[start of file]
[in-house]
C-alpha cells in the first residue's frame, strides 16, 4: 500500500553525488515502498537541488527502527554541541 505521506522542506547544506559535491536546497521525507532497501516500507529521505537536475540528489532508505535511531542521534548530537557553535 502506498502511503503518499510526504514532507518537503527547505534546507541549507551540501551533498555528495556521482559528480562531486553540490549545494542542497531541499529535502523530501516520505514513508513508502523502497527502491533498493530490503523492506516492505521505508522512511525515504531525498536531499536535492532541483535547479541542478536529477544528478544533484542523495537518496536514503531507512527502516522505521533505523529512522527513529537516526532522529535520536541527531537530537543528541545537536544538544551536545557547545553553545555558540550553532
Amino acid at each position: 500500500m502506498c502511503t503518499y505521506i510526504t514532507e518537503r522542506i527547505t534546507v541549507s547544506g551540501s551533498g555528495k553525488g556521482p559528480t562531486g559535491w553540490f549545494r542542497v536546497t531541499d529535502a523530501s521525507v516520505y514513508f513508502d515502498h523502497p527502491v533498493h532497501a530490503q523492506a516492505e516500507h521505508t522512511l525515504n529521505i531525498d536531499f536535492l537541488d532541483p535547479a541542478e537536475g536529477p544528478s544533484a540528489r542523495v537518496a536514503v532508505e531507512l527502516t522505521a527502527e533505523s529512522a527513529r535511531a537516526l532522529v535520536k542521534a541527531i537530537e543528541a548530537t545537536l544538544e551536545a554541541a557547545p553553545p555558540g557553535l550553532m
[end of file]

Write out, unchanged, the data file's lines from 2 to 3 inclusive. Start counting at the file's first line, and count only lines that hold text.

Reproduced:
C-alpha cells in the first residue's frame, strides 16, 4: 500500500553525488515502498537541488527502527554541541 505521506522542506547544506559535491536546497521525507532497501516500507529521505537536475540528489532508505535511531542521534548530537557553535 502506498502511503503518499510526504514532507518537503527547505534546507541549507551540501551533498555528495556521482559528480562531486553540490549545494542542497531541499529535502523530501516520505514513508513508502523502497527502491533498493530490503523492506516492505521505508522512511525515504531525498536531499536535492532541483535547479541542478536529477544528478544533484542523495537518496536514503531507512527502516522505521533505523529512522527513529537516526532522529535520536541527531537530537543528541545537536544538544551536545557547545553553545555558540550553532
Amino acid at each position: 500500500m502506498c502511503t503518499y505521506i510526504t514532507e518537503r522542506i527547505t534546507v541549507s547544506g551540501s551533498g555528495k553525488g556521482p559528480t562531486g559535491w553540490f549545494r542542497v536546497t531541499d529535502a523530501s521525507v516520505y514513508f513508502d515502498h523502497p527502491v533498493h532497501a530490503q523492506a516492505e516500507h521505508t522512511l525515504n529521505i531525498d536531499f536535492l537541488d532541483p535547479a541542478e537536475g536529477p544528478s544533484a540528489r542523495v537518496a536514503v532508505e531507512l527502516t522505521a527502527e533505523s529512522a527513529r535511531a537516526l532522529v535520536k542521534a541527531i537530537e543528541a548530537t545537536l544538544e551536545a554541541a557547545p553553545p555558540g557553535l550553532m